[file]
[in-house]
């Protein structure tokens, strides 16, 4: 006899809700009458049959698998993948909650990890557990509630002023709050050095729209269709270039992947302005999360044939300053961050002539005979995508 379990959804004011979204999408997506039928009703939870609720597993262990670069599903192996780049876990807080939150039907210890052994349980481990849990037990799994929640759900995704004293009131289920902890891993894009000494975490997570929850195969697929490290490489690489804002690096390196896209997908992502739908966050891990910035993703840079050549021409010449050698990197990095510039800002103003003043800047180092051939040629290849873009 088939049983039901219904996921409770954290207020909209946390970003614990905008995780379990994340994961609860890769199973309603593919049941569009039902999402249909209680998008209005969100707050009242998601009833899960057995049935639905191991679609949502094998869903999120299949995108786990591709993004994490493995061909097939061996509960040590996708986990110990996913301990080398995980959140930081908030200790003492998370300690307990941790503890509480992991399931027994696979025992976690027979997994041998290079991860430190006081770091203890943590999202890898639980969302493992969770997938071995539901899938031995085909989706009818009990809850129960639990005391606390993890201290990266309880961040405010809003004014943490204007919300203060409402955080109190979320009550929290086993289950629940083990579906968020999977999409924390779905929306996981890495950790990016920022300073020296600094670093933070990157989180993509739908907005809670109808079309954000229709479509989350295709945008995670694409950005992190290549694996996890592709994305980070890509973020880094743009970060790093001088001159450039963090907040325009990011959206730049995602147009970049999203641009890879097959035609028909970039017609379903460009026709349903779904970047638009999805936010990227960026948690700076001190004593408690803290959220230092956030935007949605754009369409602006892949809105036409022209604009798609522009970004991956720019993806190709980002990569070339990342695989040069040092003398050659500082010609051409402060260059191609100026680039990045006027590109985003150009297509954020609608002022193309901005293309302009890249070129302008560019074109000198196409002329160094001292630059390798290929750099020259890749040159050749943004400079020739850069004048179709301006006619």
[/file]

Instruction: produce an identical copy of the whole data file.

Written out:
[in-house]
């Protein structure tokens, strides 16, 4: 006899809700009458049959698998993948909650990890557990509630002023709050050095729209269709270039992947302005999360044939300053961050002539005979995508 379990959804004011979204999408997506039928009703939870609720597993262990670069599903192996780049876990807080939150039907210890052994349980481990849990037990799994929640759900995704004293009131289920902890891993894009000494975490997570929850195969697929490290490489690489804002690096390196896209997908992502739908966050891990910035993703840079050549021409010449050698990197990095510039800002103003003043800047180092051939040629290849873009 088939049983039901219904996921409770954290207020909209946390970003614990905008995780379990994340994961609860890769199973309603593919049941569009039902999402249909209680998008209005969100707050009242998601009833899960057995049935639905191991679609949502094998869903999120299949995108786990591709993004994490493995061909097939061996509960040590996708986990110990996913301990080398995980959140930081908030200790003492998370300690307990941790503890509480992991399931027994696979025992976690027979997994041998290079991860430190006081770091203890943590999202890898639980969302493992969770997938071995539901899938031995085909989706009818009990809850129960639990005391606390993890201290990266309880961040405010809003004014943490204007919300203060409402955080109190979320009550929290086993289950629940083990579906968020999977999409924390779905929306996981890495950790990016920022300073020296600094670093933070990157989180993509739908907005809670109808079309954000229709479509989350295709945008995670694409950005992190290549694996996890592709994305980070890509973020880094743009970060790093001088001159450039963090907040325009990011959206730049995602147009970049999203641009890879097959035609028909970039017609379903460009026709349903779904970047638009999805936010990227960026948690700076001190004593408690803290959220230092956030935007949605754009369409602006892949809105036409022209604009798609522009970004991956720019993806190709980002990569070339990342695989040069040092003398050659500082010609051409402060260059191609100026680039990045006027590109985003150009297509954020609608002022193309901005293309302009890249070129302008560019074109000198196409002329160094001292630059390798290929750099020259890749040159050749943004400079020739850069004048179709301006006619």